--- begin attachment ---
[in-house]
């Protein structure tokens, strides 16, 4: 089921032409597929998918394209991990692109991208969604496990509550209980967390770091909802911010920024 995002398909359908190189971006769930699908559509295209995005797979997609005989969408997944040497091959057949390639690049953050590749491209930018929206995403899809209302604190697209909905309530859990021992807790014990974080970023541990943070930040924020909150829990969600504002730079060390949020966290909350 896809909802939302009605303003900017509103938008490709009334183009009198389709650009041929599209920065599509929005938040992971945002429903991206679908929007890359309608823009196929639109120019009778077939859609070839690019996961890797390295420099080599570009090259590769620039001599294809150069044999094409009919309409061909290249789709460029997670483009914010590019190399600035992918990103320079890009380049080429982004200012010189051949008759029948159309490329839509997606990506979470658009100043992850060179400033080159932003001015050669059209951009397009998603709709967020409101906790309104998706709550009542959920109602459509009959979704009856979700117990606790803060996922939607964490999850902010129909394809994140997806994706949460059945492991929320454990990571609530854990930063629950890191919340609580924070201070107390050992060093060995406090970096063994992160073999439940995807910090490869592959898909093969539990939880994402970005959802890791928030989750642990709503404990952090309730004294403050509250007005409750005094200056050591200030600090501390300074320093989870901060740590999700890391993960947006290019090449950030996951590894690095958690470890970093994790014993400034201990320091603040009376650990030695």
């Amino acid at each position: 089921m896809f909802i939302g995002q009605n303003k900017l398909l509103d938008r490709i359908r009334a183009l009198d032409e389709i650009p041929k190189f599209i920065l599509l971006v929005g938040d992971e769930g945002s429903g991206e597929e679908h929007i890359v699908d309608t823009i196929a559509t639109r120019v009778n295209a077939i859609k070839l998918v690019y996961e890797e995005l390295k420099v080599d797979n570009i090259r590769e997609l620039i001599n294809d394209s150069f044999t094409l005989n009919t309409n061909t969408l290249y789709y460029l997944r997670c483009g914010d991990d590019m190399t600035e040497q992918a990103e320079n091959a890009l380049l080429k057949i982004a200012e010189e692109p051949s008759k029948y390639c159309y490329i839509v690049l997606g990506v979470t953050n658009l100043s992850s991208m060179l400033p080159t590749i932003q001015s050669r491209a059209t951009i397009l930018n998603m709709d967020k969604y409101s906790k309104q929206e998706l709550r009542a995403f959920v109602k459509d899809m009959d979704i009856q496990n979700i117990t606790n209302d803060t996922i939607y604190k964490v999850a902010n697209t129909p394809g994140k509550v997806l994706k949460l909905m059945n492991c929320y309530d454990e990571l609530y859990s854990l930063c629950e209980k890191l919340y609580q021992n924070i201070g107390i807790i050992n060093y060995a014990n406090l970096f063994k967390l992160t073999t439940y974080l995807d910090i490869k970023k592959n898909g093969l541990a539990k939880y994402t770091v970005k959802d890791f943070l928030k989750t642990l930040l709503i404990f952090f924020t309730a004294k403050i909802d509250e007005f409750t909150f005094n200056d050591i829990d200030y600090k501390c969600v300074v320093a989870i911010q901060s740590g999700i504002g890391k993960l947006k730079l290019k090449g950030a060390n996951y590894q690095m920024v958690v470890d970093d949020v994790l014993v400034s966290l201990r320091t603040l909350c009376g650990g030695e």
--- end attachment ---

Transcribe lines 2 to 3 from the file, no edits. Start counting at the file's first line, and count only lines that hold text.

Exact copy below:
């Protein structure tokens, strides 16, 4: 089921032409597929998918394209991990692109991208969604496990509550209980967390770091909802911010920024 995002398909359908190189971006769930699908559509295209995005797979997609005989969408997944040497091959057949390639690049953050590749491209930018929206995403899809209302604190697209909905309530859990021992807790014990974080970023541990943070930040924020909150829990969600504002730079060390949020966290909350 896809909802939302009605303003900017509103938008490709009334183009009198389709650009041929599209920065599509929005938040992971945002429903991206679908929007890359309608823009196929639109120019009778077939859609070839690019996961890797390295420099080599570009090259590769620039001599294809150069044999094409009919309409061909290249789709460029997670483009914010590019190399600035992918990103320079890009380049080429982004200012010189051949008759029948159309490329839509997606990506979470658009100043992850060179400033080159932003001015050669059209951009397009998603709709967020409101906790309104998706709550009542959920109602459509009959979704009856979700117990606790803060996922939607964490999850902010129909394809994140997806994706949460059945492991929320454990990571609530854990930063629950890191919340609580924070201070107390050992060093060995406090970096063994992160073999439940995807910090490869592959898909093969539990939880994402970005959802890791928030989750642990709503404990952090309730004294403050509250007005409750005094200056050591200030600090501390300074320093989870901060740590999700890391993960947006290019090449950030996951590894690095958690470890970093994790014993400034201990320091603040009376650990030695």
């Amino acid at each position: 089921m896809f909802i939302g995002q009605n303003k900017l398909l509103d938008r490709i359908r009334a183009l009198d032409e389709i650009p041929k190189f599209i920065l599509l971006v929005g938040d992971e769930g945002s429903g991206e597929e679908h929007i890359v699908d309608t823009i196929a559509t639109r120019v009778n295209a077939i859609k070839l998918v690019y996961e890797e995005l390295k420099v080599d797979n570009i090259r590769e997609l620039i001599n294809d394209s150069f044999t094409l005989n009919t309409n061909t969408l290249y789709y460029l997944r997670c483009g914010d991990d590019m190399t600035e040497q992918a990103e320079n091959a890009l380049l080429k057949i982004a200012e010189e692109p051949s008759k029948y390639c159309y490329i839509v690049l997606g990506v979470t953050n658009l100043s992850s991208m060179l400033p080159t590749i932003q001015s050669r491209a059209t951009i397009l930018n998603m709709d967020k969604y409101s906790k309104q929206e998706l709550r009542a995403f959920v109602k459509d899809m009959d979704i009856q496990n979700i117990t606790n209302d803060t996922i939607y604190k964490v999850a902010n697209t129909p394809g994140k509550v997806l994706k949460l909905m059945n492991c929320y309530d454990e990571l609530y859990s854990l930063c629950e209980k890191l919340y609580q021992n924070i201070g107390i807790i050992n060093y060995a014990n406090l970096f063994k967390l992160t073999t439940y974080l995807d910090i490869k970023k592959n898909g093969l541990a539990k939880y994402t770091v970005k959802d890791f943070l928030k989750t642990l930040l709503i404990f952090f924020t309730a004294k403050i909802d509250e007005f409750t909150f005094n200056d050591i829990d200030y600090k501390c969600v300074v320093a989870i911010q901060s740590g999700i504002g890391k993960l947006k730079l290019k090449g950030a060390n996951y590894q690095m920024v958690v470890d970093d949020v994790l014993v400034s966290l201990r320091t603040l909350c009376g650990g030695e």